Stack Overflow is a community of 4.7 million programmers, just like you, helping each other.

Join them; it only takes a minute:

Sign up
Join the Stack Overflow community to:
  1. Ask programming questions
  2. Answer and help your peers
  3. Get recognized for your expertise

I'm solving a nonlinear equation with many constants.
I created a function for solving like:

def terminalV(Vt, data):
    from numpy import sqrt
    ro_p, ro, D_p, mi, g = (i for i in data)
    y = sqrt((4*g*(ro_p - ro)*D_p)/(3*C_d(Re(data, Vt))*ro)) - Vt
    return y

Then I want to do:

data = (1800, 994.6, 0.208e-3, 8.931e-4, 9.80665)
Vt0 = 1
Vt = fsolve(terminalV, Vt0, args=data)

But fsolve is unpacking data and passing too many arguments to terminalV function, so I get:

TypeError: terminalV() takes exactly 2 arguments (6 given)

So, my question can I somehow pass a tuple to the function called by fsolve()?

share|improve this question
up vote 2 down vote accepted

The problem is that you need to use an asterisk to tell your function to repack the tuple. The standard way to pass arguments as a tuple is the following:

from numpy import sqrt   # leave this outside the function
from scipy.optimize import fsolve

#  here it is     V
def terminalV(Vt, *data):
    ro_p, ro, D_p, mi, g = data   # automatic unpacking, no need for the 'i for i'
    return sqrt((4*g*(ro_p - ro)*D_p)/(3*C_d(Re(data, Vt))*ro)) - Vt

data = (1800, 994.6, 0.208e-3, 8.931e-4, 9.80665)
Vt0 = 1
Vt = fsolve(terminalV, Vt0, args=data)

Without fsolve, i.e., if you just want to call terminalV on its own, for example if you want to see its value at Vt0, then you must unpack data with a star:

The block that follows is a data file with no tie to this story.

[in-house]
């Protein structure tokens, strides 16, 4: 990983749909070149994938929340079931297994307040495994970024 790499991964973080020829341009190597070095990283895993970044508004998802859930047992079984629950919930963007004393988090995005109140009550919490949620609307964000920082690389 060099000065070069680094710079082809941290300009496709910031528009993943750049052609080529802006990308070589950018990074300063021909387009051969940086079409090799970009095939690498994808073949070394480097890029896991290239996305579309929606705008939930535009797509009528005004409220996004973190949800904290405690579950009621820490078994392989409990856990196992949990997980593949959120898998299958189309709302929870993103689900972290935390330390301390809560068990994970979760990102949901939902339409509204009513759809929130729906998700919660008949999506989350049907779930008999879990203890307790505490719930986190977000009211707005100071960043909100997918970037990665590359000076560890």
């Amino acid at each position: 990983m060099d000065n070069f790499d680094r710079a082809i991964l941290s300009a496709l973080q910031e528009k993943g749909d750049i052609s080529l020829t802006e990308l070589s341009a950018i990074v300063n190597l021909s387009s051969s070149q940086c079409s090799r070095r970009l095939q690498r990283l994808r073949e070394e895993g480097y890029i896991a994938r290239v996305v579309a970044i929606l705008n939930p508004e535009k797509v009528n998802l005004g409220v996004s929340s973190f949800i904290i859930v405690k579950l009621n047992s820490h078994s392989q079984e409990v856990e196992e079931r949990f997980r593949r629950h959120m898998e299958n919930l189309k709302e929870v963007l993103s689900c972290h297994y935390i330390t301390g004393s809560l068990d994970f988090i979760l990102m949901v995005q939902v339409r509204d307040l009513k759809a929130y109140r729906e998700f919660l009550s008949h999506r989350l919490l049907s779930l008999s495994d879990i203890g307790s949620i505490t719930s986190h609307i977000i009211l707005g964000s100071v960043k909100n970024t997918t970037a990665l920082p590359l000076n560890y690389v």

data = (1800, 994.6, 0.208e-3, 8.931e-4, 9.80665)
Vt0 = 1
terminalV(Vt0, *data)

Or pass the values individually:

terminalV(Vt0, 1800, 994.6, 0.208e-3, 8.931e-4, 9.80665)
share|improve this answer
Automatic unpacking is very convenient. Also using asterisk is great and solves my problem. Thank You very much – user2965967 Nov 7 '13 at 20:18

Like so: Vt = fsolve(terminalV, Vt0, args=[data])

share|improve this answer
yes, that helped, tahnk You. But i had to add data[0] in: ro_p, ro, D_p, mi, g = (i for i in data) can i avoid it ? – user2965967 Nov 7 '13 at 18:03
The problem here is that you're just adding another layer of container, so you're passing a list with a tuple inside it, instead of using the proper unpacking syntax. @user2965967, Please see my answer for a better explanation. – askewchan Nov 7 '13 at 20:12

Your Answer


By posting your answer, you agree to the privacy policy and terms of service.

Not the answer you're looking for? Browse other questions tagged or ask your own question.